State University is conducting an assessment of 60% African
Disproportionate Minority Confinement (DMC) in 50% American
Tennessee’s Juvenile Justice System under a grant 40% 26% 25% 26% 31% 30%
from the TCCY. The overall goal of this study is to 30%
determine if and to what extent, disproportionate 20%
minority confinement exists in the juvenile justice 10%
system in Tennessee and to identify factors that are 0%
1996 1997 1998 1999 2000
responsible for this disproportionate minority
confinement where it exists. multivariate analysis to identify and determine the
strength of the factors associated with DMC.
More specifically, the study will attempt to identify
delinquency risk factors, such as poverty, single parent The qualitative analysis will employ a case study
families, lack of education, poor legal representation, approach to identify and evaluate the exercise of
previous incarcerations, and probation violations, that discretion within the juvenile justice system,
may contribute to disproportionate confinement of particularly for cases in which juveniles were
minority youth. The study will also attempt to identify transferred to adult court or were ultimately
protective factors that counteract identified risk committed to secure confinement. The case studies
factors. Similar studies have already suggested will use survey questionnaires after development in
protective factors, such as community involvement, conjunction with a broadly representative focus group.
school counseling, church involvement, employment, The questionnaires, which are nearing completion,
and the like, that may serve to protect youths from the will be tested in a pilot study in Davidson County in
risk of delinquency and resulting confinement. The August and then finalized. At that point, county
study will also seek to identify key strategies that will personnel at various decision points in the juvenile
help specifically to mitigate secure confinement of process will be interviewed using the questionnaire to
minority youths, such as expanded placement obtain information relating both to the juvenile justice
alternatives, and will recommend specific policies for process, generally, and to the decisions made in
the reduction of minority youths in secure specific, sample juvenile cases.
In light of the obstacles OBER researchers initially
The study employs both quantitative and qualitative encountered obtaining data, permission to interview
analyses. The quantitative analysis will be performed critical personnel, and access to juvenile files, the
primarily on secondary data collected from the seven deadline for this study has been extended from an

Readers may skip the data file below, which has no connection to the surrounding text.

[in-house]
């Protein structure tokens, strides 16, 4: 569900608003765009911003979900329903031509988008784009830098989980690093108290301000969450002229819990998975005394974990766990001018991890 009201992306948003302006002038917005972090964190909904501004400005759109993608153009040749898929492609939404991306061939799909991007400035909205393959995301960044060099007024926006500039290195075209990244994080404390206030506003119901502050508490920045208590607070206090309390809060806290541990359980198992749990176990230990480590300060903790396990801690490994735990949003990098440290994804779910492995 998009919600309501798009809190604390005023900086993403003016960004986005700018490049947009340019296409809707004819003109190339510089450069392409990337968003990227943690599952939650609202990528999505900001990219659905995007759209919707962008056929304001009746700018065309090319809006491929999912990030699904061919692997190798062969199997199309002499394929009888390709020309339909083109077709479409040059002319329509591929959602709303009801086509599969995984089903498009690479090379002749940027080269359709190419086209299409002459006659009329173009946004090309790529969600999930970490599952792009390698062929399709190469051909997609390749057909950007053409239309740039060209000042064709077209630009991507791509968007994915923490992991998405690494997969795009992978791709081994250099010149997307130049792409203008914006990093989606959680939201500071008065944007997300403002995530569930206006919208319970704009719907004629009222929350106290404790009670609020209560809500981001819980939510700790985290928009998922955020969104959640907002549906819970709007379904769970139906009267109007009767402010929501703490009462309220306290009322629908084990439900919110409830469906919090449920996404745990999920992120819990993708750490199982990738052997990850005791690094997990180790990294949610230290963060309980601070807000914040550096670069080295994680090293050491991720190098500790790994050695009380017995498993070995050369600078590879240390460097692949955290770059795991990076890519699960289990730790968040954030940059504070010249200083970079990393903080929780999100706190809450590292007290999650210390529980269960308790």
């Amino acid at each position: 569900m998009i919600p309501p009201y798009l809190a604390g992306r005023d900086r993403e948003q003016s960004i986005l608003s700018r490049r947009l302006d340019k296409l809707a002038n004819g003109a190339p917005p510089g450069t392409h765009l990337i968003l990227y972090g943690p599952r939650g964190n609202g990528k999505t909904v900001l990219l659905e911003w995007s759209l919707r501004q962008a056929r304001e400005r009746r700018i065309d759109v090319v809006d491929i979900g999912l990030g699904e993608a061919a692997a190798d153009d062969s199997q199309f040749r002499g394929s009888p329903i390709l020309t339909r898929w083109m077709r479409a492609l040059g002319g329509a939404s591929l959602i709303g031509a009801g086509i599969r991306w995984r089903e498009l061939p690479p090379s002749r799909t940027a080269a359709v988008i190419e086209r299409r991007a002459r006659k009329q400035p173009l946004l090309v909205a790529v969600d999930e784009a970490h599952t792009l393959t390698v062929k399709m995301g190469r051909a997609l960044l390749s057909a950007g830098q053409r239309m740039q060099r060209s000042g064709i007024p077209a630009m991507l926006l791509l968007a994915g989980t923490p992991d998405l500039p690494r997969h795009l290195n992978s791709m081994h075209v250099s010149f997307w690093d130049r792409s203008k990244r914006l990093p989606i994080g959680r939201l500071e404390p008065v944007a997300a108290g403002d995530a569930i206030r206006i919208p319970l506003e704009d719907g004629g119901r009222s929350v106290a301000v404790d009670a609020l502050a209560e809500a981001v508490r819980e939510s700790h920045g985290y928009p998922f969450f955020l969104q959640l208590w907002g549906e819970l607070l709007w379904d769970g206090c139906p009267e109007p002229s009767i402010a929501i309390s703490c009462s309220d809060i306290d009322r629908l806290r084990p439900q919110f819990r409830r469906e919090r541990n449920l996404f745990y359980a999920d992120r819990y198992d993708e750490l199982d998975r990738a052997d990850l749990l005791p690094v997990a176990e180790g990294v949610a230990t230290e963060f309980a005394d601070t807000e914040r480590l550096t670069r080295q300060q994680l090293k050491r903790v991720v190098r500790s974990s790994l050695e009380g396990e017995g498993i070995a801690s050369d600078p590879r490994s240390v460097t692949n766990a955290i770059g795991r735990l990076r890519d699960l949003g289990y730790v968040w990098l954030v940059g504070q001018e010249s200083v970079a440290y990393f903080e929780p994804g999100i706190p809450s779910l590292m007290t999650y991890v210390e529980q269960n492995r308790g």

counties selected for the study (Shelby, Madison, original deadline of September 30, 2002, to a deadline
Davidson, Hamilton, Blount, Knox, and Washington). now of late December 2002 for a draft report, with the
Meetings to introduce the study and to solicit final report due in March 2003.
cooperation have been scheduled by TCCY regional
coordinators and held in the seven counties. Although If you have questions about this study, the director of
some technical and practical problems have been the Office of Business and Economic Research is Dr.
encountered obtaining the requisite data in the proper Soumen Ghosh, and the lead research associate for
form from each of the counties, the counties have been this study is Rebecca Rhodes. Either can be contacted
immensely helpful, and data collection is proceeding. through the main OBER telephone number: (615)
Once obtained, the data will be subjected to a 963-7058.
4 The Advocate • September 2002
IMPACT Study Identifies TennCare Strengths and Weaknesses
By Craig Anne Heflinger, Ph.D., principal investigator, In every system there are challenges that can be
and Andrea Flowers, data disseminator addressed and improved over time. Within the
substance abuse treatment system for youth in
Four studies in the state of Tennessee indicated Tennessee, some of the challenges were:
that 21 to 31 percent of Tennessee’s youth were Access to substance abuse treatment through
using or dependent on substances and potentially TennCare appeared to decrease over time.
in need of treatment, or at a minimum, screening. There was little monitoring of treatment and
The Alcohol and Drug Administrative Service outcomes for youth who received treatment.
(ADAS) estimated that 60,297 (26 percent) male and There was no single agency responsible to oversee
46,552 (21 percent) female adolescents were in need the substance abuse treatment program in
of treatment in the state of Tennessee. Tennessee.
There was a lack of coordination among agencies